If you love books, this is a stairway to heaven – Guest blog by Toni

Although these stairs may look difficult, I can assure you, the hardest part was taking up the carpet to see what lay beneath! Living in a Victorian house, I had absolutely no idea what I might find. Although I didn’t find any secrets ‘swept under the carpet’, I did find numerous layers of paint!

After the initial shock {and a cup of tea} I tried a few methods to remove the paint.

Firstly, I tried paint strippers, far too messy and time consuming. So I decided a sander would be a much better option.

Because I wanted to varnish the treads, I had to make sure every trace of paint was removed, but for the risers as long as the finish is smooth, it should be ok.

Once all the paint’s removed have another cuppa, and give yourself a pat on the back! All the hard work’s done! Now you need to decide on a theme.

I chose my favourite books, but it can work just as well with films / CD’s etc.

Decide on a colour scheme {I tried to stick as close to the book covers as I could} This bit is relatively easy and cheap, paint your risers. I used sampler match pots for each stair.

Varnish the treads, for another option, paint the treads the same colours as your risers. {but for this option you will still need to coat the treads with a few coats of clear varnish}

Finally, the decals… I would like to take credit for the decals {book titles} but it has to go to an amazing woman on Pinterest. I emailed her the book titles I wanted and she found each book online so that she could match the font exactly.

Once they arrived, they were easy to apply. They are on tracing paper, so it’s just a case of putting in position and rubbing with a credit card until they stick.

Job done…now make a nice cup of tea and sit back and admire your work!

Thanks to Toni Connolly for this guest post
Follow her on instagram: @toni_connolly63

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Pay what you want – what the h*ll is that?

“The customer chooses the price of our furniture?? You’ve got to be kidding me.”  Those were my exact words when some clever marketing interns made the suggestion. Not only did this sound like a bad idea I had no clue what it really meant.

It is unusual for the price of a product to be placed in the consumers hands. And let’s be honest, I was worried people would suggest £1 for an item we would normally charge £150. But, apparently I have become cynical in my old age. While that may be true, the more I listened to the rationale the more I understood. Placing the control in the customers hands meant that they could become benefactors (talk about good karma). And, given the chance, people will pay a fair price for goods and services they think have value, particularly if there is a social outcome.

You may not know that our furniture is used as an engagement tool to teach restoration skills to long-term unemployed people or people who have experienced homelessness.  You may only know that we produce high quality, upcycled furniture.  And that’s ok, in fact, we like being known for producing a quality product.  But there is considerable value in our hand-restored furniture which goes far beyond the value of, say, the amount of storage a chest of drawers offers, or, the quality of dove tail joints on a drawer.  In fact, the value often goes unseen. The real value of our work is the people behind the product, the people who’ve been marginalised by society and want to improve their life chances.

The people of Petit….

I want to introduce you to Junior, a long-term volunteer at Petit Miracles. When Junior came for work experience he was rather unmotivated, but dearly wanted gainful employment. Since his time with us, he has grown his confidence, employability skills and restoration skills. You can read more about Junior here: https://www.petitmiracles.org.uk/humans-petit-junior/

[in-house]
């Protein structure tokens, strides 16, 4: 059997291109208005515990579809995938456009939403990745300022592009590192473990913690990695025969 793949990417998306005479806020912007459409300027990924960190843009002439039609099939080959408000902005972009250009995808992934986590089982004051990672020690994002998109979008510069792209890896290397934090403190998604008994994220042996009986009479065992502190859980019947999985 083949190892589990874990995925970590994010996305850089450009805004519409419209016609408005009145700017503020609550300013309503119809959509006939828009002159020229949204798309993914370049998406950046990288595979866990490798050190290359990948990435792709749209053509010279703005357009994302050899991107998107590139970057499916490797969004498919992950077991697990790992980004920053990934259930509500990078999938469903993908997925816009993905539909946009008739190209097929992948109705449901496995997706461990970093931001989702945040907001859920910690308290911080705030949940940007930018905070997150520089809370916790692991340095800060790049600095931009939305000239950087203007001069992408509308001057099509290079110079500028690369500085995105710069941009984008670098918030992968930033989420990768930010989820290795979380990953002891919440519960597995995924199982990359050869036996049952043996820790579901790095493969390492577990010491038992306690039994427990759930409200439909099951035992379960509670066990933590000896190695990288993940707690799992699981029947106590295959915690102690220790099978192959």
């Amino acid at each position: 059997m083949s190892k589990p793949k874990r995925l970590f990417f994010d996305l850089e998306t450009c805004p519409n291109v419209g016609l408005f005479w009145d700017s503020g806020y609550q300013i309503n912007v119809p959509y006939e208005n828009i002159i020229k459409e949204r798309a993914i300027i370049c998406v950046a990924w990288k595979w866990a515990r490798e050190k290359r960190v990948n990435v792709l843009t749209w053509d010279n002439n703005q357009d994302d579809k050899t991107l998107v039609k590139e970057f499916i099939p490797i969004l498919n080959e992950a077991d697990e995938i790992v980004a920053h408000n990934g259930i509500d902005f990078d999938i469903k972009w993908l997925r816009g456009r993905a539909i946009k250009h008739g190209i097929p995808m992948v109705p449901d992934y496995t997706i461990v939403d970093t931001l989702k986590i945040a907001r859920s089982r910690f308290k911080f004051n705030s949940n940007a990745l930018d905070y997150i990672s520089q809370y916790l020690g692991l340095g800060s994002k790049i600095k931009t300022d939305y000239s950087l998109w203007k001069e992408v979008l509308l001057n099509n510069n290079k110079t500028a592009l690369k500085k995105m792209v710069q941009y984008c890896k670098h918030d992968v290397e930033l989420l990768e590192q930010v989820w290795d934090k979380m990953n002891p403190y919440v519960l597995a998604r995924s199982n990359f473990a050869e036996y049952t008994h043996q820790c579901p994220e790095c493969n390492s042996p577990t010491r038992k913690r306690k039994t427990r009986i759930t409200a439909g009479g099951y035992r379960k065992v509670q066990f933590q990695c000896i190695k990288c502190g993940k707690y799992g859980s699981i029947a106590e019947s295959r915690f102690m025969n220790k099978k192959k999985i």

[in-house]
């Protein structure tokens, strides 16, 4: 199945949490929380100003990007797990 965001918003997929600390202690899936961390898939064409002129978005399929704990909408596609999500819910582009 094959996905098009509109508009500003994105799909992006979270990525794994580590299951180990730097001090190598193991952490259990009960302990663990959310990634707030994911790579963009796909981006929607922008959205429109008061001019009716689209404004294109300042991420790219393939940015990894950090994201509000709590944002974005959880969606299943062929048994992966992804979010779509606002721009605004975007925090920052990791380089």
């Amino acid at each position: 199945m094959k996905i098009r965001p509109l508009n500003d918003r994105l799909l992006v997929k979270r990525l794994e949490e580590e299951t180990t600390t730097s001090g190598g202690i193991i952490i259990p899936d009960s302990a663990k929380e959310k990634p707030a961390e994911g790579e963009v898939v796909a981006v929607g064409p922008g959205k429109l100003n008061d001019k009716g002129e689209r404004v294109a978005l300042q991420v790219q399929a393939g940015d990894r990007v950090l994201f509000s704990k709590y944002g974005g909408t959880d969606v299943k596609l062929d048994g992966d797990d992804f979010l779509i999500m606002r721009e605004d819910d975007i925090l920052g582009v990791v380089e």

So, how does one place a monetary value on confidence and employability?  Well, that will be relative to each person, but, to help you out, we have given you some suggestions for what your money can do at Petit;

We will utilise a base cost price which will just cover the cost of the materials + the time of the renovation.  And then leave it up to you to decide what in addition, you would like to pay.  Here are is some guidance:

  • An additional £500 will provide industry training: helping our volunteers become more employable
  • An additional £250 will provide workshop materials for one month: freeing money to spend on direct volunteer benefit
  • An additional £100 will upgrade our workshop tools: continuing to produce quality finishes on the furniture
  • An additional £30 will provide volunteers with PPE equipment: helping to keep volunteers safe
  • An additional £20 will provide basic materials such as sand paper and brush cleaner: freeing money to spend on direct volunteer benefit
  • An additional £10 will help the charity provide travel and lunch expenses for those volunteers who do not have the money to travel to the workshop

Pay What You Want Mission Statement ……

You may be thinking the people at Petit Miracles are quite clever for thinking of such an innovative and clever pricing strategy.  But, you must know there is nothing new under the sun. This kind of pricing is centuries old.  I want to share something I found on-line when researching pay what you want pricing – David Charles, pay what you want mission statement:

Once upon a time, far back in the mists of time – and, more literally, in the hill mists of Guilin – I heard a travellers’ tale about a wise old Chinese doctor. This antiquated physician, they said, would sit cross-legged at the entrance to his modest wooden hut, high up in the mountains, chewing on the end of a long pipe, twisting his long moustaches and waiting for the sick and the dying and the pilgrim seekers to make the rugged ascent to his clinic.

He’d listen to their ailments, lay his hands on their brow, pick rare Chinese herbs from dusty bottles on the shelves and brew some concoction on a small brazier above an open fire. At the end of the consultation, this wise old doctor would hand the patient a glass vial containing some esoteric unction or tincture that would cure their ills.